Serious allegations

Parents of 14-year-old say their daughter’s alleged abuser got special treatment from SPD

Days after a man was arrested by Illinois State Police on charges of sexually abusing their 14-year-old daughter, her parents allege Springfield officers shielded the man because his mother is a detective with the police department.

Illinois State Police arrested Zane Merreighn, the 22-year-old son of Detective Jennifer Oglesby, on three counts of aggravated sexual abuse. He remains in custody at the Sangamon County Jail with his bond set at $250,000. Oglesby is a sex crimes investigator for the Springfield Police Department.

Since turning 18, her son has been the subject of orders of protection requested by at least four families. Despite the petitions for protection that alleged violent threats, intercourse with underage girls and distribution of drugs, Merreighn was not charged until the most recent case.

“He bragged that he could get away with things because his mom was a detective,” the 14-year-old girl told Illinois Times Oct. 29 during a three-hour interview with her family.

The Springfield girl, who Illinois Times is not identifying due to her age, said she met Merreighn over the summer in a Riverton park.

“He told her he was 17 and they started talking on social media. We didn’t know anything about this,” the girl’s stepmother said. “When our daughter started talking about having a boyfriend, we said she couldn’t go out with him until we met him.”

Despite several scheduled meetings in their home, he never showed.

During frequent walks of the family dog, the girl said she continued to communicate with Merreighn over her cellphone. Later during a slumber party at a friend’s home, she and two other girls snuck out and attended a party at Merreighn’s apartment in Springfield’s Westchester subdivision. Although she said the two only interacted for about 20 days, she was able to occasionally meet covertly with Merreighn.

The girl said Merreighn brandished handguns about his apartment. Sometimes he would fire guns from his back porch and at other times he would point firearms at her, she said.

On July 30, the couple checked their daughter’s room before going to bed and found that she was missing. Using a tracking application on their daughter’s phone, they found that she was located at Merreighn’s apartment.

“We immediately called the police and said our daughter was in danger and gave her location,” the father said.

During this time, it is alleged that Merreighn sexually penetrated the girl.

In his petition for an order of protection, the father wrote: “The police were called and tracked her phone to his apartment where he refused to answer the door. The police who responded determined that he is the son of Detective Jennifer Oglesby. Rather than removing my daughter, the responding officers notified his mother, the detective.”

The girl said she and Merreighn were in the bedroom when they heard a soft knock at the front door, and then Merreighn’s phone rang.

“It was his mother, and she was yelling so loud (on the phone) that I could hear her. She yelled, ‘You get that little girl home,’” the 14-year-old said.

She said they waited until the police officer was gone and then Merreighn drove her to her parents’ house.

“When she got home, she was behaving like she was drugged,” the stepmother said. Her father said he did not smell alcohol but agreed she was behaving as if under the influence of a substance.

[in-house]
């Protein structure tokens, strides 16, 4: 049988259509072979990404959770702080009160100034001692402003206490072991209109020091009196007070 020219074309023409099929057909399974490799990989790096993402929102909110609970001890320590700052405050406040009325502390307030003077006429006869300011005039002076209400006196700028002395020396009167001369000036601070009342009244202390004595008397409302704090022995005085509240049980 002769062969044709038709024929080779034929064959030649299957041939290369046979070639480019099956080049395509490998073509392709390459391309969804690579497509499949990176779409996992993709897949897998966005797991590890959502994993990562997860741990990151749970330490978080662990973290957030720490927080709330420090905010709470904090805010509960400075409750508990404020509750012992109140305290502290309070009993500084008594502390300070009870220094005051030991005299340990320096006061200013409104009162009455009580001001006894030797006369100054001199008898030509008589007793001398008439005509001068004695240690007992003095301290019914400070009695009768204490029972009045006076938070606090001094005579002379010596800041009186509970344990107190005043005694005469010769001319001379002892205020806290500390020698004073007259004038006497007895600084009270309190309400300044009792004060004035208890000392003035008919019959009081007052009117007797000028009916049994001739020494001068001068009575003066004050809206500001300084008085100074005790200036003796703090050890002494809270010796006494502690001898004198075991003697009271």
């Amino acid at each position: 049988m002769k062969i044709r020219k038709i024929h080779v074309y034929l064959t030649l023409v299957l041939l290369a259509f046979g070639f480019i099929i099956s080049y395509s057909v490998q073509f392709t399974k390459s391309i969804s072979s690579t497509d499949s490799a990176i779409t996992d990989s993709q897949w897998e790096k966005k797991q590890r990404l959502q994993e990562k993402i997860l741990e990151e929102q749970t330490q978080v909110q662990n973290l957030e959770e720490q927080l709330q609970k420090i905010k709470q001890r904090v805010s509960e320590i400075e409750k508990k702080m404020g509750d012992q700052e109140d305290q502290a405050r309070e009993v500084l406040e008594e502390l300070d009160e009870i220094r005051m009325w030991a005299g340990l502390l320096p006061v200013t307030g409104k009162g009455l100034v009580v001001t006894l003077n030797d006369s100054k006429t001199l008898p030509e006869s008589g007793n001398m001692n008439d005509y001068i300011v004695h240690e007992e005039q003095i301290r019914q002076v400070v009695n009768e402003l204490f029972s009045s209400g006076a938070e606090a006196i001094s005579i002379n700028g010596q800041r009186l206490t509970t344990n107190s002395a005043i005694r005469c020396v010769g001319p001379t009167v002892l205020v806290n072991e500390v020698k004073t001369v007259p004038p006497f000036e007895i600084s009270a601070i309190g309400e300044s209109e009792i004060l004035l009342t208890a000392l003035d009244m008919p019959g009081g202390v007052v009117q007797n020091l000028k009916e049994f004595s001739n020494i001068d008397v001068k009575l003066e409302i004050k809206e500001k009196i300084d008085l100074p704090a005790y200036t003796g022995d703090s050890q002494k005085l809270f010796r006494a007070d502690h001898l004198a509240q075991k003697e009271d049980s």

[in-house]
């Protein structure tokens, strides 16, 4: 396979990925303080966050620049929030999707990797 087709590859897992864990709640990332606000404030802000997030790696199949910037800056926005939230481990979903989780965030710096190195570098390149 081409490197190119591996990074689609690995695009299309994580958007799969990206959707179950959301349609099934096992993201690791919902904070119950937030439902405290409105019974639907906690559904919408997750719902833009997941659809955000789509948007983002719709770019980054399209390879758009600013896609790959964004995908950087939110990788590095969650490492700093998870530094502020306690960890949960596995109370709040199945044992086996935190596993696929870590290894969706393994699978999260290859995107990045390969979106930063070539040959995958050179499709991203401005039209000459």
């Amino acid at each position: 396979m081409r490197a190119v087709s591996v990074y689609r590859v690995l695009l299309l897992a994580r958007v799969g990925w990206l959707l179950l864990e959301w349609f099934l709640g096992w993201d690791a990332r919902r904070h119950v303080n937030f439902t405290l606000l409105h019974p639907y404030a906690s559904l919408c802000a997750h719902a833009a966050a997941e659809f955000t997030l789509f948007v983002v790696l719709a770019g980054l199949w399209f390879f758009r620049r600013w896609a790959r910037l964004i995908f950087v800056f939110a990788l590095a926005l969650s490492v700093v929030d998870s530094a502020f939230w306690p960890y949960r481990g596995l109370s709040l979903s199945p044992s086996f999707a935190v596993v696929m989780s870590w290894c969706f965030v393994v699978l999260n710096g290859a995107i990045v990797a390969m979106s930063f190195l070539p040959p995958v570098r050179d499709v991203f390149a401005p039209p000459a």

After later finding photos on his daughter’s cellphone of her being fondled, the father contacted the Springfield police and Deputy Police Chief Joshua Stuenkel called them. Both parents listened on speakerphone, they said.

“He didn’t say we shouldn’t press charges – in so many words. But he did say he’d known (Detective Jennifer Oglesby) for years and that she was a really good person, and at the time she had been off-duty and acted like any mother would have,” the girl’s stepmother said.

“Then he said, ‘You got your daughter back – isn’t that what you wanted?’”

The parents said they didn’t believe it should be left up to the alleged perpetrator of a crime to drive their daughter home, rather than the police.

Stuenkel said on the night the police department was contacted, they were investigating a missing person complaint and no allegations of other criminal behavior had yet been alleged.

“I may have speculated that when the name Merreighn came up the officer’s supervisor would have recognized the name and contacted his mother to help locate the missing person,” Stuenkel said.

As to how the department may have handled previous incidents concerning Merreighn, he said he is not familiar with them and can’t comment.

Citing a potential conflict of interest, the Springfield police requested the state police investigate the case. Sangamon County State’s Attorney Dan Wright also has recused himself and asked the state appellate prosecutor to pursue the matter.

The father said he has been told by a state police investigator that a deleted video has been recovered from Merreighn’s cellphone that depicts sexual activity.

“We didn’t want to see it, but (the investigator) described it to me over the phone,” he said.

Neither Oglesby nor Dan Fultz, who court documents list as Merreighn’s attorney, immediately responded after being contacted by Illinois Times.

The family has retained the St. Louis law firm Tapella & Eberspacher, which has sent letters to Oglesby and the city’s legal department demanding that potential evidence be maintained because a lawsuit may be filed. Scott Reeder, an Illinois Times staff writer, can be reached at

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